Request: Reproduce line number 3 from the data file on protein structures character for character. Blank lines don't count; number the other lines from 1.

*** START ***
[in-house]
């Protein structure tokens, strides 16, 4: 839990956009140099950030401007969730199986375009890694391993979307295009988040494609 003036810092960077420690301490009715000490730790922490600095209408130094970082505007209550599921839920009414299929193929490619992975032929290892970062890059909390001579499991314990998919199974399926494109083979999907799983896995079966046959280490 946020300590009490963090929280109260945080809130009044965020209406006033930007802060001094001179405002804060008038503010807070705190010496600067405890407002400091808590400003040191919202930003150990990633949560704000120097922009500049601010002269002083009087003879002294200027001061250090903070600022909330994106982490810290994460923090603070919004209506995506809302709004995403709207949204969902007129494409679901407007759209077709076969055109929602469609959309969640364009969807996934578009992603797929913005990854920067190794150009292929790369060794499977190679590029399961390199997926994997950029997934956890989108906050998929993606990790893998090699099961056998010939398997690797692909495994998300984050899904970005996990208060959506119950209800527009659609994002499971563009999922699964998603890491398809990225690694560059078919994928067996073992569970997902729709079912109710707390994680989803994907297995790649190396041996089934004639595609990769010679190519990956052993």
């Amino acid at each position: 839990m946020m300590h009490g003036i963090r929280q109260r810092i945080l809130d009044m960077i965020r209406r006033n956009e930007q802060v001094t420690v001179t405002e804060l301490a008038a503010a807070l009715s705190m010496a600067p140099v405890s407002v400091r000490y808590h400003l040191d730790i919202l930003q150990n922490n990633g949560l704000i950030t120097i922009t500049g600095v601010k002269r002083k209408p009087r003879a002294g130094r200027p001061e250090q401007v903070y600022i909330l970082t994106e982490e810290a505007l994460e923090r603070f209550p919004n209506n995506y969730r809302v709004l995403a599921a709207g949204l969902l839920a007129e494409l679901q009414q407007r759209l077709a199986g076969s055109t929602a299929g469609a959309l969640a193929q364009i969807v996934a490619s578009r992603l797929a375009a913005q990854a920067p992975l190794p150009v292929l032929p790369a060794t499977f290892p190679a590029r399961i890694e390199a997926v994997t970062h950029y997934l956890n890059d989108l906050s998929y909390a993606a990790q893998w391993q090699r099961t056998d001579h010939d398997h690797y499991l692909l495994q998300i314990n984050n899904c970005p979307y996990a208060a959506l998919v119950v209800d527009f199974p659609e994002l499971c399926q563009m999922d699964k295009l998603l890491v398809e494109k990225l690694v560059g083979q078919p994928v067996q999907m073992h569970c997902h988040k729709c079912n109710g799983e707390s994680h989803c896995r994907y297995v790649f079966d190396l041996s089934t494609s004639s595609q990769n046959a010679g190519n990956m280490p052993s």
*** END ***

């Amino acid at each position: 839990m946020m300590h009490g003036i963090r929280q109260r810092i945080l809130d009044m960077i965020r209406r006033n956009e930007q802060v001094t420690v001179t405002e804060l301490a008038a503010a807070l009715s705190m010496a600067p140099v405890s407002v400091r000490y808590h400003l040191d730790i919202l930003q150990n922490n990633g949560l704000i950030t120097i922009t500049g600095v601010k002269r002083k209408p009087r003879a002294g130094r200027p001061e250090q401007v903070y600022i909330l970082t994106e982490e810290a505007l994460e923090r603070f209550p919004n209506n995506y969730r809302v709004l995403a599921a709207g949204l969902l839920a007129e494409l679901q009414q407007r759209l077709a199986g076969s055109t929602a299929g469609a959309l969640a193929q364009i969807v996934a490619s578009r992603l797929a375009a913005q990854a920067p992975l190794p150009v292929l032929p790369a060794t499977f290892p190679a590029r399961i890694e390199a997926v994997t970062h950029y997934l956890n890059d989108l906050s998929y909390a993606a990790q893998w391993q090699r099961t056998d001579h010939d398997h690797y499991l692909l495994q998300i314990n984050n899904c970005p979307y996990a208060a959506l998919v119950v209800d527009f199974p659609e994002l499971c399926q563009m999922d699964k295009l998603l890491v398809e494109k990225l690694v560059g083979q078919p994928v067996q999907m073992h569970c997902h988040k729709c079912n109710g799983e707390s994680h989803c896995r994907y297995v790649f079966d190396l041996s089934t494609s004639s595609q990769n046959a010679g190519n990956m280490p052993s």